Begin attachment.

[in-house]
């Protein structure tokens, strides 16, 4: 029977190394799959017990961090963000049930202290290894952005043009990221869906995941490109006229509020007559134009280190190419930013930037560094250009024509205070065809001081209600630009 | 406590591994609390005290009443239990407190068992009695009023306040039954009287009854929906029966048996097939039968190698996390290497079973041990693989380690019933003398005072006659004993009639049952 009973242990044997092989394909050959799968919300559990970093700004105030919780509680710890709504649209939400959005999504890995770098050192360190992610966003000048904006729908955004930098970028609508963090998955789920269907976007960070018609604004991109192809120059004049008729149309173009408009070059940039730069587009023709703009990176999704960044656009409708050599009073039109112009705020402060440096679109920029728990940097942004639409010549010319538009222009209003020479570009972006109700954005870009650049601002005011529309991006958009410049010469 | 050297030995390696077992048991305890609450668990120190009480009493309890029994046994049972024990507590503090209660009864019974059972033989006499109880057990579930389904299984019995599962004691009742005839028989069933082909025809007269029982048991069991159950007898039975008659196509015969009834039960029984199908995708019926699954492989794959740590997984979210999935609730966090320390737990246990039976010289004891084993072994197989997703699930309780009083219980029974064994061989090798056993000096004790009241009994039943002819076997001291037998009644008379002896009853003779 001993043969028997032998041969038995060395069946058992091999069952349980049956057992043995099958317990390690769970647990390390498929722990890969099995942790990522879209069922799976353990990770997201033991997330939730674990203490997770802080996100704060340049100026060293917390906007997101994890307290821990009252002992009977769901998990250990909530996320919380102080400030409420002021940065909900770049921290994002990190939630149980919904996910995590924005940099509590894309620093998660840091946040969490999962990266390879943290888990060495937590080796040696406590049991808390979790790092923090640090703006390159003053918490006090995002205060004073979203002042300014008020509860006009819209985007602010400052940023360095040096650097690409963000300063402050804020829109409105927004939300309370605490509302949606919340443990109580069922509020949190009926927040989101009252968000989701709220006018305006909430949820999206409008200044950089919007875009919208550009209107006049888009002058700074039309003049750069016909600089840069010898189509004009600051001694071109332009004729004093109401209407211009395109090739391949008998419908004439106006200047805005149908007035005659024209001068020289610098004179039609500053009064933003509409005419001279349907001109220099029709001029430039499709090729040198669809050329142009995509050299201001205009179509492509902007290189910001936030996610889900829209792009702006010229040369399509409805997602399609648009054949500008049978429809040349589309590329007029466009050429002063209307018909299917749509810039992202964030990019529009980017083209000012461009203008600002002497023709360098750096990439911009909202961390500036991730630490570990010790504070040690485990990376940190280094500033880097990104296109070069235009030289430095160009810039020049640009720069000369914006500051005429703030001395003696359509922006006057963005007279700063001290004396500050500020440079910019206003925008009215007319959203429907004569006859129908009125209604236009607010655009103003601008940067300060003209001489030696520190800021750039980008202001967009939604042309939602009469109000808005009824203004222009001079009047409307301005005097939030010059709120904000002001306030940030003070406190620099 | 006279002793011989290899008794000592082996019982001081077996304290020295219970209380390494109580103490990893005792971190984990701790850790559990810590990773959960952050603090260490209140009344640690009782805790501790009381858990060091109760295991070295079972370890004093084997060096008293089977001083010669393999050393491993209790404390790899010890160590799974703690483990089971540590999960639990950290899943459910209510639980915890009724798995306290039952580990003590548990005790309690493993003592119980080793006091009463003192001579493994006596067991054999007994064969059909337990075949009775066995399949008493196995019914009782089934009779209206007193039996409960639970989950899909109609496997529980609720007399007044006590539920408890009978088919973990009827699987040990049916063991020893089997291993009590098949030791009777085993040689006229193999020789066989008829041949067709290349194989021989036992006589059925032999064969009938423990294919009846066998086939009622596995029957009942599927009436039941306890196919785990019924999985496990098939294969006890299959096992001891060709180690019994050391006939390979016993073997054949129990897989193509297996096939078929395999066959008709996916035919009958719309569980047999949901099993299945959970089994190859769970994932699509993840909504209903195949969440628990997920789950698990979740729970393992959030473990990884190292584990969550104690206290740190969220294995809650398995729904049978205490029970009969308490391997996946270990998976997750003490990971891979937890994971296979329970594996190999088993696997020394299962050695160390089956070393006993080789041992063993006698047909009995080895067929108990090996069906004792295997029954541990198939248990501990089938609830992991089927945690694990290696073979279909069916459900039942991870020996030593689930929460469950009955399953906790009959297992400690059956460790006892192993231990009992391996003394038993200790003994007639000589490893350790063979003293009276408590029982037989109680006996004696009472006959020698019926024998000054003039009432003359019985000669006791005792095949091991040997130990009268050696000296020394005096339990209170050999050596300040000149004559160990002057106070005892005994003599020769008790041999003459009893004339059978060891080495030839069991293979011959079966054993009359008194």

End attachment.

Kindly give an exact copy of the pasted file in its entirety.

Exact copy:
[in-house]
């Protein structure tokens, strides 16, 4: 029977190394799959017990961090963000049930202290290894952005043009990221869906995941490109006229509020007559134009280190190419930013930037560094250009024509205070065809001081209600630009 | 406590591994609390005290009443239990407190068992009695009023306040039954009287009854929906029966048996097939039968190698996390290497079973041990693989380690019933003398005072006659004993009639049952 009973242990044997092989394909050959799968919300559990970093700004105030919780509680710890709504649209939400959005999504890995770098050192360190992610966003000048904006729908955004930098970028609508963090998955789920269907976007960070018609604004991109192809120059004049008729149309173009408009070059940039730069587009023709703009990176999704960044656009409708050599009073039109112009705020402060440096679109920029728990940097942004639409010549010319538009222009209003020479570009972006109700954005870009650049601002005011529309991006958009410049010469 | 050297030995390696077992048991305890609450668990120190009480009493309890029994046994049972024990507590503090209660009864019974059972033989006499109880057990579930389904299984019995599962004691009742005839028989069933082909025809007269029982048991069991159950007898039975008659196509015969009834039960029984199908995708019926699954492989794959740590997984979210999935609730966090320390737990246990039976010289004891084993072994197989997703699930309780009083219980029974064994061989090798056993000096004790009241009994039943002819076997001291037998009644008379002896009853003779 001993043969028997032998041969038995060395069946058992091999069952349980049956057992043995099958317990390690769970647990390390498929722990890969099995942790990522879209069922799976353990990770997201033991997330939730674990203490997770802080996100704060340049100026060293917390906007997101994890307290821990009252002992009977769901998990250990909530996320919380102080400030409420002021940065909900770049921290994002990190939630149980919904996910995590924005940099509590894309620093998660840091946040969490999962990266390879943290888990060495937590080796040696406590049991808390979790790092923090640090703006390159003053918490006090995002205060004073979203002042300014008020509860006009819209985007602010400052940023360095040096650097690409963000300063402050804020829109409105927004939300309370605490509302949606919340443990109580069922509020949190009926927040989101009252968000989701709220006018305006909430949820999206409008200044950089919007875009919208550009209107006049888009002058700074039309003049750069016909600089840069010898189509004009600051001694071109332009004729004093109401209407211009395109090739391949008998419908004439106006200047805005149908007035005659024209001068020289610098004179039609500053009064933003509409005419001279349907001109220099029709001029430039499709090729040198669809050329142009995509050299201001205009179509492509902007290189910001936030996610889900829209792009702006010229040369399509409805997602399609648009054949500008049978429809040349589309590329007029466009050429002063209307018909299917749509810039992202964030990019529009980017083209000012461009203008600002002497023709360098750096990439911009909202961390500036991730630490570990010790504070040690485990990376940190280094500033880097990104296109070069235009030289430095160009810039020049640009720069000369914006500051005429703030001395003696359509922006006057963005007279700063001290004396500050500020440079910019206003925008009215007319959203429907004569006859129908009125209604236009607010655009103003601008940067300060003209001489030696520190800021750039980008202001967009939604042309939602009469109000808005009824203004222009001079009047409307301005005097939030010059709120904000002001306030940030003070406190620099 | 006279002793011989290899008794000592082996019982001081077996304290020295219970209380390494109580103490990893005792971190984990701790850790559990810590990773959960952050603090260490209140009344640690009782805790501790009381858990060091109760295991070295079972370890004093084997060096008293089977001083010669393999050393491993209790404390790899010890160590799974703690483990089971540590999960639990950290899943459910209510639980915890009724798995306290039952580990003590548990005790309690493993003592119980080793006091009463003192001579493994006596067991054999007994064969059909337990075949009775066995399949008493196995019914009782089934009779209206007193039996409960639970989950899909109609496997529980609720007399007044006590539920408890009978088919973990009827699987040990049916063991020893089997291993009590098949030791009777085993040689006229193999020789066989008829041949067709290349194989021989036992006589059925032999064969009938423990294919009846066998086939009622596995029957009942599927009436039941306890196919785990019924999985496990098939294969006890299959096992001891060709180690019994050391006939390979016993073997054949129990897989193509297996096939078929395999066959008709996916035919009958719309569980047999949901099993299945959970089994190859769970994932699509993840909504209903195949969440628990997920789950698990979740729970393992959030473990990884190292584990969550104690206290740190969220294995809650398995729904049978205490029970009969308490391997996946270990998976997750003490990971891979937890994971296979329970594996190999088993696997020394299962050695160390089956070393006993080789041992063993006698047909009995080895067929108990090996069906004792295997029954541990198939248990501990089938609830992991089927945690694990290696073979279909069916459900039942991870020996030593689930929460469950009955399953906790009959297992400690059956460790006892192993231990009992391996003394038993200790003994007639000589490893350790063979003293009276408590029982037989109680006996004696009472006959020698019926024998000054003039009432003359019985000669006791005792095949091991040997130990009268050696000296020394005096339990209170050999050596300040000149004559160990002057106070005892005994003599020769008790041999003459009893004339059978060891080495030839069991293979011959079966054993009359008194």